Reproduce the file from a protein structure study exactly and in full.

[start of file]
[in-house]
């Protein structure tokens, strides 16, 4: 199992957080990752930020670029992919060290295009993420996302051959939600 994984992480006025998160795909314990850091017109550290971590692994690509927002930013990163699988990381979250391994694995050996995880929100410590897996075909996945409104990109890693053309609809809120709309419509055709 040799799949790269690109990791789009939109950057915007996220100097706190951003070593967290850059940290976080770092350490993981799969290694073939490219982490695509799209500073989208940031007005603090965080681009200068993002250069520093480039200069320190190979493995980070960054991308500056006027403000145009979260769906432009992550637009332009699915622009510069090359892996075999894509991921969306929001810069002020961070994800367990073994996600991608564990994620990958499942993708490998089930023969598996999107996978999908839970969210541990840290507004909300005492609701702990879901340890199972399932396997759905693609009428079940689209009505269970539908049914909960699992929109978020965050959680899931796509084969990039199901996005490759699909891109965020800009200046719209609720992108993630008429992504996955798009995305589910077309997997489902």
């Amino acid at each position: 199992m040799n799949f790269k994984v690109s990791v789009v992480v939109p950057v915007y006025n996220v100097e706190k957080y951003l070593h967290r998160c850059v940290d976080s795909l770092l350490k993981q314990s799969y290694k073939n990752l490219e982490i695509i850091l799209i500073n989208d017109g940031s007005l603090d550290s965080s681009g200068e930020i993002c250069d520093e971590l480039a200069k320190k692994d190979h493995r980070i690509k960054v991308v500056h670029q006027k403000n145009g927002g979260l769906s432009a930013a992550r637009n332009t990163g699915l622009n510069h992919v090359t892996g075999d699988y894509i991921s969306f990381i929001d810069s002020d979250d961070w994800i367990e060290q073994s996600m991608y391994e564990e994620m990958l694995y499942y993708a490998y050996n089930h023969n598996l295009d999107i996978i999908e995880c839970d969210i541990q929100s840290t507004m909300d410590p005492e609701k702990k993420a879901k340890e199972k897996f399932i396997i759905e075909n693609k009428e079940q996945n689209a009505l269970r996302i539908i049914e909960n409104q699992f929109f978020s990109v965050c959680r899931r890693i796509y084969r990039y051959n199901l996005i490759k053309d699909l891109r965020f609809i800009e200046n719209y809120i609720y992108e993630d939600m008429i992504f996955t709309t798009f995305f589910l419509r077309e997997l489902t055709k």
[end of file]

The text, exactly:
[in-house]
């Protein structure tokens, strides 16, 4: 199992957080990752930020670029992919060290295009993420996302051959939600 994984992480006025998160795909314990850091017109550290971590692994690509927002930013990163699988990381979250391994694995050996995880929100410590897996075909996945409104990109890693053309609809809120709309419509055709 040799799949790269690109990791789009939109950057915007996220100097706190951003070593967290850059940290976080770092350490993981799969290694073939490219982490695509799209500073989208940031007005603090965080681009200068993002250069520093480039200069320190190979493995980070960054991308500056006027403000145009979260769906432009992550637009332009699915622009510069090359892996075999894509991921969306929001810069002020961070994800367990073994996600991608564990994620990958499942993708490998089930023969598996999107996978999908839970969210541990840290507004909300005492609701702990879901340890199972399932396997759905693609009428079940689209009505269970539908049914909960699992929109978020965050959680899931796509084969990039199901996005490759699909891109965020800009200046719209609720992108993630008429992504996955798009995305589910077309997997489902």
């Amino acid at each position: 199992m040799n799949f790269k994984v690109s990791v789009v992480v939109p950057v915007y006025n996220v100097e706190k957080y951003l070593h967290r998160c850059v940290d976080s795909l770092l350490k993981q314990s799969y290694k073939n990752l490219e982490i695509i850091l799209i500073n989208d017109g940031s007005l603090d550290s965080s681009g200068e930020i993002c250069d520093e971590l480039a200069k320190k692994d190979h493995r980070i690509k960054v991308v500056h670029q006027k403000n145009g927002g979260l769906s432009a930013a992550r637009n332009t990163g699915l622009n510069h992919v090359t892996g075999d699988y894509i991921s969306f990381i929001d810069s002020d979250d961070w994800i367990e060290q073994s996600m991608y391994e564990e994620m990958l694995y499942y993708a490998y050996n089930h023969n598996l295009d999107i996978i999908e995880c839970d969210i541990q929100s840290t507004m909300d410590p005492e609701k702990k993420a879901k340890e199972k897996f399932i396997i759905e075909n693609k009428e079940q996945n689209a009505l269970r996302i539908i049914e909960n409104q699992f929109f978020s990109v965050c959680r899931r890693i796509y084969r990039y051959n199901l996005i490759k053309d699909l891109r965020f609809i800009e200046n719209y809120i609720y992108e993630d939600m008429i992504f996955t709309t798009f995305f589910l419509r077309e997997l489902t055709k």